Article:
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Monday, Jan 30, 2023
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Morning Headlines



Warner Bros. to Lease New Building

An affiliate of Time Warner Inc. agreed to lease an office building under construction in Burbank in a 15-year deal valued at more than $100 million, the Los Angeles Times reported. Warner Bros. Entertainment will move out of 150,000 square feet of space that it leases in Glendale and owns at its crowded Burbank studio into the second phase of the Pinnacle, a 235,000-square-foot project being built at 3300 W. Olive Ave. Construction is expected to be completed by the end of the year. The builder, with financing from Stockbridge Capital Partners, started the second phase without a lessee waiting in the wings, a rarity in L.A. County since the early 1990s, when demand for office space collapsed.



DWP Issues Strike Threat


Raising the stakes in the debate over a deal that would give 8,000 DWP workers pay hikes as high as 30 percent, the union leader who negotiated the deal threatened to call a strike if the City Council tries to block formal approval of the contract, the Daily News of Los Angeles reported. Union chief Brian D’Arcy said the Department of Water and Power employees represented by the International Brotherhood of Electrical Workers, Local 18, are willing to give the mayor and a new DWP board time to understand the issues, but they won’t have unlimited patience. The move came as Councilman Tony Cardenas, who chairs the council’s committee overseeing the DWP, sought the city attorney’s opinion on whether the council could modify the deal.



Charges to Stand Against Prominent L.A. Attorney


Money-laundering charges can stand against an L.A. attorney accused of disguising the source of campaign contributions to Mayor James Hahn, the state Supreme Court ruled Wednesday. Pierce O’Donnell is accused of reimbursing seven friends and business associates for $25,500 they donated to Hahn’s successful 2001 mayoral campaign. O’Donnell had argued that the city’s two-year statute of limitations should apply, but the court concurred with previous rulings that the four-year state statute of limitations was appropriate, the Daily News of Los Angeles reported. Charges against six of O’Donnell’s co-defendants have been dismissed. His personal trainer remains a defendant in the case. Hahn has denied knowing the source of the donations.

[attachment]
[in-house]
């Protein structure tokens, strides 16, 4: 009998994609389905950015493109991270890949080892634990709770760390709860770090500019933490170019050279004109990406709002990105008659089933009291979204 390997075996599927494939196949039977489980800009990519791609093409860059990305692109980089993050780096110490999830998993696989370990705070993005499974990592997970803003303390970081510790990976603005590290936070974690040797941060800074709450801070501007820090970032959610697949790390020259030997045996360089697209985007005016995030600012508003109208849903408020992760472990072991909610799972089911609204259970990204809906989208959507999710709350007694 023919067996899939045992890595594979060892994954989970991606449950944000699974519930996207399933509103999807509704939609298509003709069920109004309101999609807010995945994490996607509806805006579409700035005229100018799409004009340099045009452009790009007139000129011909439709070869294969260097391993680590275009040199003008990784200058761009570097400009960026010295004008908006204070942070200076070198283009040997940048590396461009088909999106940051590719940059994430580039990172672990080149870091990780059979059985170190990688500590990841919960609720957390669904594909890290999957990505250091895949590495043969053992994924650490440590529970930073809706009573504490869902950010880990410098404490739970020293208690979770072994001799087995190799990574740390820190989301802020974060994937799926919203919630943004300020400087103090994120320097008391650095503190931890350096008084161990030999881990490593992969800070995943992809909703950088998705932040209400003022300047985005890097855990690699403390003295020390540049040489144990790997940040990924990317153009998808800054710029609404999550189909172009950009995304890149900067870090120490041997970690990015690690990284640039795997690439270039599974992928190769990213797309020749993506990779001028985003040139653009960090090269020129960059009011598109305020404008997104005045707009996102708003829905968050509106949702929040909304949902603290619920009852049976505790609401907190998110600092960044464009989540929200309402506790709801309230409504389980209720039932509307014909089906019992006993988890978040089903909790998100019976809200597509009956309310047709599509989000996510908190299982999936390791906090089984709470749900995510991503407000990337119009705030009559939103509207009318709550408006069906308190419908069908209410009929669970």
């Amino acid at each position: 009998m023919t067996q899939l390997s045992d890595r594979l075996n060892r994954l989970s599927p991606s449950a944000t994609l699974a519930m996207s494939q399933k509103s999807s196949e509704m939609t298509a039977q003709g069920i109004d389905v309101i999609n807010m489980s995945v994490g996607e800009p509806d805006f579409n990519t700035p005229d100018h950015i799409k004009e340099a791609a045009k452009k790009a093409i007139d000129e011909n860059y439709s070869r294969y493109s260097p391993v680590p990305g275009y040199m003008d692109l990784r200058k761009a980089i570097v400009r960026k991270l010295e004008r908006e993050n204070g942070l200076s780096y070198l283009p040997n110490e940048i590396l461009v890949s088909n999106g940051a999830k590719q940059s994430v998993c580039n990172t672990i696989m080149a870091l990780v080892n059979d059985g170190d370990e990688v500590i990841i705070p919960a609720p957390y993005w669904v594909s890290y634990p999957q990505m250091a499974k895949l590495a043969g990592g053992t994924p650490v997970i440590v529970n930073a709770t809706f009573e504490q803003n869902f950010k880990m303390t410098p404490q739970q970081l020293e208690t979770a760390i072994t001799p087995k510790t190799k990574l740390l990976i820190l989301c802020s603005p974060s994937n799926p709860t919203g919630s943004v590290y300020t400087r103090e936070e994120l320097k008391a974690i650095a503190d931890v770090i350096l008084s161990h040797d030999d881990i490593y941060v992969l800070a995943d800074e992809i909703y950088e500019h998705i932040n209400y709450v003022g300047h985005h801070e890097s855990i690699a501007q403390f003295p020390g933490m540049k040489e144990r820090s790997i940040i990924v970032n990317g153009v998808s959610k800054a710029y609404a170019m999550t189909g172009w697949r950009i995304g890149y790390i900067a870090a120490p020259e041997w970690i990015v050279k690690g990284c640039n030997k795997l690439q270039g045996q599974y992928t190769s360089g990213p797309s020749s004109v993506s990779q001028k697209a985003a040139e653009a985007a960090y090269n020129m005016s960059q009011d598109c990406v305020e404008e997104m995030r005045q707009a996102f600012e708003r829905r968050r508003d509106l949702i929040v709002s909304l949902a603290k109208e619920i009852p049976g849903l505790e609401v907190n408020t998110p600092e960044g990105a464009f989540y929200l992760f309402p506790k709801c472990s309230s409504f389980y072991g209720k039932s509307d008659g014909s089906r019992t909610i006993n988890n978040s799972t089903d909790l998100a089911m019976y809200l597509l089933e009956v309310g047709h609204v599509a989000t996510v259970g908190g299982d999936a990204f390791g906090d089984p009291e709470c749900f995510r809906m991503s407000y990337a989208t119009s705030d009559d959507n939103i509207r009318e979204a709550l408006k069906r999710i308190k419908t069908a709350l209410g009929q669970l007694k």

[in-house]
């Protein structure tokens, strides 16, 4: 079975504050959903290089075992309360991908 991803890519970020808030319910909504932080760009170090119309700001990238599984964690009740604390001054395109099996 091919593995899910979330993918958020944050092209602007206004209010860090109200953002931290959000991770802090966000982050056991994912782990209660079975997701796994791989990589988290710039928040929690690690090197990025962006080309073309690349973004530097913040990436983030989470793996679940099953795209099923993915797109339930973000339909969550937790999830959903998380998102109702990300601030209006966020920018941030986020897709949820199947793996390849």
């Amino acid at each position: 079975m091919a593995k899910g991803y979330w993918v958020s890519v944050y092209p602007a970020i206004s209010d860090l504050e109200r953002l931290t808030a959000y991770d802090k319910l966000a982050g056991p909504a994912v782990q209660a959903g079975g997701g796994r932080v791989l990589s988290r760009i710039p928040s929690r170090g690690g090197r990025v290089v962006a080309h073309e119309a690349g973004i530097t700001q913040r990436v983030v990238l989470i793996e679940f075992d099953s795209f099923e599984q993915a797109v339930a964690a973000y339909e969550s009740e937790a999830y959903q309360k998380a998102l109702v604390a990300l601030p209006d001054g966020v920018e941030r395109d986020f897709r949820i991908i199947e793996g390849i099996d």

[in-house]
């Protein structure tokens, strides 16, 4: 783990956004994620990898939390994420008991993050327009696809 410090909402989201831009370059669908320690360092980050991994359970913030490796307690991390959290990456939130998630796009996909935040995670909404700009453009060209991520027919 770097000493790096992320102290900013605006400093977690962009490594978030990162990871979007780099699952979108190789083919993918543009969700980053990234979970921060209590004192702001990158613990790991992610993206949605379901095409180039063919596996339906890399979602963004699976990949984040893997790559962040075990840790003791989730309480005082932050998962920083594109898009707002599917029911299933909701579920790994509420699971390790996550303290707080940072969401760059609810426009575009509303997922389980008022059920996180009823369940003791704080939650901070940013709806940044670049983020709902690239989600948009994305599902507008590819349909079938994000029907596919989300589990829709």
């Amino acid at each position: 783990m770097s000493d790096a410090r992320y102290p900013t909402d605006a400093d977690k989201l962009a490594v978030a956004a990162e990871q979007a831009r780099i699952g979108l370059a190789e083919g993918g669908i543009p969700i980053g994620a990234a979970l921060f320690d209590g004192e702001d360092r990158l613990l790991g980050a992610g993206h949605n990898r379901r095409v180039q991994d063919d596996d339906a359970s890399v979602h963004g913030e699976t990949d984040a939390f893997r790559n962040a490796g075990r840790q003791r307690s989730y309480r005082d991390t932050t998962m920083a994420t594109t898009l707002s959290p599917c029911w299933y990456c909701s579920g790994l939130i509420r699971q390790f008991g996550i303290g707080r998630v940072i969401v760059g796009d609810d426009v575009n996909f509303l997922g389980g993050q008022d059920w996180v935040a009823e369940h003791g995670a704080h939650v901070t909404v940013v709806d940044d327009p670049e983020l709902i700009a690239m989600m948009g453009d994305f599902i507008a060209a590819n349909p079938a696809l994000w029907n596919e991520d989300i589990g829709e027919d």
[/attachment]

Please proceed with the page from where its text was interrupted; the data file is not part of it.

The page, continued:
Hollywood, Radio Finally Part Waves


With the planned flip of a switch at 11:05 p.m. Friday, another piece of Hollywood’s golden age will disappear. Microphones at the last radio station in Hollywood will go dead as announcers complete their final on-air shift at the Columbia Square broadcast center. The relocation of L.A.’s first radio station, KNX-AM (1070), to new studios in the Miracle Mile area will end an 85-year tradition of radio broadcasting in Hollywood. Over the years, Hollywood has been home to 68 radio stations and nine television stations. In the last few years, five TV stations have left, with two more scheduled for next year, the Los Angeles Times reported.



Troubled L.A. Campus May Be Taken Over


A successful Los Angeles charter schools operator is moving to take over troubled Jefferson High School and convert it into several smaller campuses with higher-paid teachers and a more rigorous educational program, the Los Angeles Times reported. The proposal by Steve Barr, founder of Green Dot Public Schools, would offer an aggressive alternative to improving the city’s struggling high schools and could threaten the school district’s centralized power structure and the teachers union. Barr’s plan faces significant hurdles, including a resistant school board and teachers union. If turned down, Barr said, he was prepared to appeal to the state Board of Education.



Judge Clears Actor Beatty to Sue Over ‘Dick Tracy’


A federal judge has ruled that actor Warren Beatty, who starred in and directed the 1990 movie “Dick Tracy,” can proceed with a lawsuit he filed in May against a unit of Tribune Co. over rights to the comic book detective. U.S. District Judge Dean Pregerson denied Tribune Media Services Inc.’s motion to dismiss the lawsuit because the case involves issues of contract interpretation that can’t be determined at this stage of the proceedings, according to a ruling filed Wednesday in the federal court in L.A. Tribune in 1985 assigned Beatty the rights to Dick Tracy. Beatty claims that the company didn’t follow the contract’s procedure to recapture the rights, and is seeking a ruling to control the rights and $30 million in damages.

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